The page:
The researchers analyzed specific measures including nose height, nostril width, distance between nostrils, protrusion and total surface area of the nose and nostrils. Then, they compared these measurements with local temperatures and humidity in various geographical regions. The findings revealed that nostril width was strongly linked with climate. Wider nostrils were found in more hot and humid areas, and narrower noses were more common in cold and dry areas.
This makes sense, considering that one of the central functions of the nose is to filter and condition inhaled air before it reaches the lower respiratory tract. Air should be warm and moist when it enters the body, and a narrower nose can more effectively condition cold, dry air in this manner. Therefore, people in colder climates who had narrower nose would be more likely to survive and reproduce than those with wider nostrils. So, among peoples living further from the equator, evolution would favor narrower noses.
The findings add heft to a theorum developed in the 1800s known as “Thompson’s rule,” which suggests that long, narrow noses occurred in colder areas, while short, wide noses were more likely found in hot, humid areas.
“The link between nose shape and climate has been suspected for a long time and the correlation between nose shape and climate has been shown before, several times but using the shape of the human skull,” the study’s lead author, Penn State anthropologist and population geneticist Mark Shriver, told The Huffington Post. “We have expanded on this body of evidence by studying the variation in the external nose and the underlying genetic variation, both of which have not been examined so far because of methodological challenges.”
It can be tough to determine whether these types of effect are the result of randomly occurring processes of genetic change ― what scientists know as “genetic drift” ― or if they’re caused, instead, by natural selection. But the differences that the researchers observed were much greater than what could be explained by random variation alone, suggesting that “survival of the fittest” played an important role.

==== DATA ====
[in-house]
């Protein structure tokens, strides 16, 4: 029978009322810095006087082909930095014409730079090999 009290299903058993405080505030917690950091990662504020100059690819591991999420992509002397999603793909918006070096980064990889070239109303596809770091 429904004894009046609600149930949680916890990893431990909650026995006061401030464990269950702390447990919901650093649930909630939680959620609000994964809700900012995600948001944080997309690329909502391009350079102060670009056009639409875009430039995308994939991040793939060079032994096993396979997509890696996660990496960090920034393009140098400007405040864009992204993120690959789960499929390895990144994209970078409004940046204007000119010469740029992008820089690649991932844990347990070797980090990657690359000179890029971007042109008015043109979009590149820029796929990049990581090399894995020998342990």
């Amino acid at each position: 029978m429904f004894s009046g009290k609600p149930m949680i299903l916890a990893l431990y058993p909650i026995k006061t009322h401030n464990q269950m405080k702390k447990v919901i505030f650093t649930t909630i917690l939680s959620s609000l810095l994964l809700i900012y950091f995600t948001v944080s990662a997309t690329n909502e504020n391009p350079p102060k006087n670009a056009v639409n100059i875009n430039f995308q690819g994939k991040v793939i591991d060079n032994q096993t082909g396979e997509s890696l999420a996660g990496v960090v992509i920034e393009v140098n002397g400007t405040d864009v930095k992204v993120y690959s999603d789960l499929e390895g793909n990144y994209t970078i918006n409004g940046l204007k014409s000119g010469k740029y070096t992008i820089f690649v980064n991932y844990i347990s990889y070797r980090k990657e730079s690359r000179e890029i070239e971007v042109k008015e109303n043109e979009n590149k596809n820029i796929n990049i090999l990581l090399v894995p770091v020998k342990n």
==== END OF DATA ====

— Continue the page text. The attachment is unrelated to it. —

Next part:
“The nose is related to climate to a degree that is greater that chance evolutionary forces would determine alone, but not as much as skin color,” Shriver said. “And not all the variation in noses across populations is due to climate.”
Sexual selection may factor in, too, with people choosing potential partners because they find a smaller or larger nose to be more attractive. There’s a good chance that our ideas about what’s beautiful are informed by how well-suited a particular nose is to its environment, the researchers noted.
The implications of the findings extend beyond improving our understanding of why our noses look the way they do. Anthropologists have studied how features like hair color, skin color and face shape evolved differently across cultures and geographic regions in order to better understand how disease risk varies cross-culturally ― shedding light on why conditions like sickle-cell anemia and lactose intolerance occur at wildly different rates in different demographic groups.
(CNN)Dubai has announced yet another pioneering initiative, but this time it’s not the world’s first rotating skyscraper or 3D printed office. It’s a fleet of flying taxis.